With the availability of the Internet and the advancements in technology, shopping at physical locations is now not the only option that consumers have. Whether in the market for new clothing, household items or entertainment, purchases are easily made online. However, according to the team at The TechPanda, companies continually strive to improve the online shopping experience.
Traditionally, shoppers chose products online by scanning the array of listed items. Sites like Boxed even bring the convenience and value of virtual bulk discount experience to the Internet by offering a large selection of beauty, grocery, household items along with personal care products online that are shipped to a desired location. However, a Japanese food company known as Yihaodian plans on taking browsing to the next level by implementing technology in 1,000 supermarket locations that would allow shoppers to walk up and down grocery store aisles using the screens of mobile devices. Shoppers would then place their order online and have food delivered to their door.
Virtual Fitting Rooms
Buying apparel once meant going to the store, choosing two or three items and heading to a fitting room to assess proper fit and overall appearance. Making these purchases online was considered risky business and often resulted in returned products. However, a number of well-known brand websites now feature unique interactive technology that ensures a greater likelihood of making the appropriate choices via virtual mannequins. Shoppers need merely customize a mannequin with their precise measurements and body shape. Whether desiring new bottoms, tops or undergarments, consumers view the garments on a rendered model of their body.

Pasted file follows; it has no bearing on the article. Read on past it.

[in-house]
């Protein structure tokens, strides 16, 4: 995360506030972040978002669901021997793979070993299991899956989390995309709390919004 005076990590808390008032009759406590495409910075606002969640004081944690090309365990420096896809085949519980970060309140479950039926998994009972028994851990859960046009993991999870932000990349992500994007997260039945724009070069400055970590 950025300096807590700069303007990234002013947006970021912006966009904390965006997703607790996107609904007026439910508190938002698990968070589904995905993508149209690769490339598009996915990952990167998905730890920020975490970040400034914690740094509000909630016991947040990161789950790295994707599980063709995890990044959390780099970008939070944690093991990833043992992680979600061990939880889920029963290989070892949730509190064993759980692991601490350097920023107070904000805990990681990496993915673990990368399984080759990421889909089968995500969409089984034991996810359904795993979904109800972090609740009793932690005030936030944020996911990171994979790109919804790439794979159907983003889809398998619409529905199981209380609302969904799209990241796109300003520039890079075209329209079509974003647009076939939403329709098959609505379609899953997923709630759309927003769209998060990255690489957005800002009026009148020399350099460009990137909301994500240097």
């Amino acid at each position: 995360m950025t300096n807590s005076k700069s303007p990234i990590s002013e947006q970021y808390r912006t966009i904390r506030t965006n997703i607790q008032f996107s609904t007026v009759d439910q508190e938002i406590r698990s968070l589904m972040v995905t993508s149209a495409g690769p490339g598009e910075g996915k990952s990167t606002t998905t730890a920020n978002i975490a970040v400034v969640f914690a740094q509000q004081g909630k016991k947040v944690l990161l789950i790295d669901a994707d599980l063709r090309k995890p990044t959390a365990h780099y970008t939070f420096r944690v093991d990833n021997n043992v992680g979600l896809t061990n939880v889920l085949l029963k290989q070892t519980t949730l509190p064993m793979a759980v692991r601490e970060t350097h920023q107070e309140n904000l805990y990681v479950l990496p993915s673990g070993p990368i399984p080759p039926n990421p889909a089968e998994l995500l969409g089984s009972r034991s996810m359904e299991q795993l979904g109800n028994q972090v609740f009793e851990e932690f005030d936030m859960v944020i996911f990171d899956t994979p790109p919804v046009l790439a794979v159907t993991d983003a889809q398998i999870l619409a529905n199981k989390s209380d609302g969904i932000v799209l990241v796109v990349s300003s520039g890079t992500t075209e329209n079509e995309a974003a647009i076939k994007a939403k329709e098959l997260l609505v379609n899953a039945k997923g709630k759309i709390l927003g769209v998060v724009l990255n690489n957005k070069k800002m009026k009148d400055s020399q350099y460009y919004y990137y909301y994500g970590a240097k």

Shop Using 3D Technology
Daily Finance discusses how Apple and Google are working on 3D imaging technology that would enable shoppers to choose apparel items online while ensuring proper fit. According to statistics, while shoppers spent more than $54 billion worth of clothing online, dissatisfaction led to 40 percent of purchases being returned. Shoefitr is designed to change the problem. By combining efforts with more than 1,000 famous footwear brands, the company constructed an expansive database of 3D scanned shoe styles. Using the app, consumers select a style of choice, which is automatically compared to entered data of a well-fitting shoe currently owned. The software then assesses various dimensions and determines the appropriate size with similar attributes in the new shoe style. The success of the approach has already drastically cut returns by 20 to 25 percent.
Engineers at both software companies are actively working on technology having the ability to create a 3D image of a person from the privacy of the home. The information would then be transferred online to the store of choice and used to purchase anything from hats to shoes. Equipped with an individual’s perfect measurements, consumers could then make purchases with confidence and a guarantee of proper fit. The project entails finding the means to equip mobile devices with sensors that would perform the body scan and transmit the data in real time. Developers explain that the software might function similar to the depth sensing electronics used by the Kinect technology commonly found in XBox game consoles.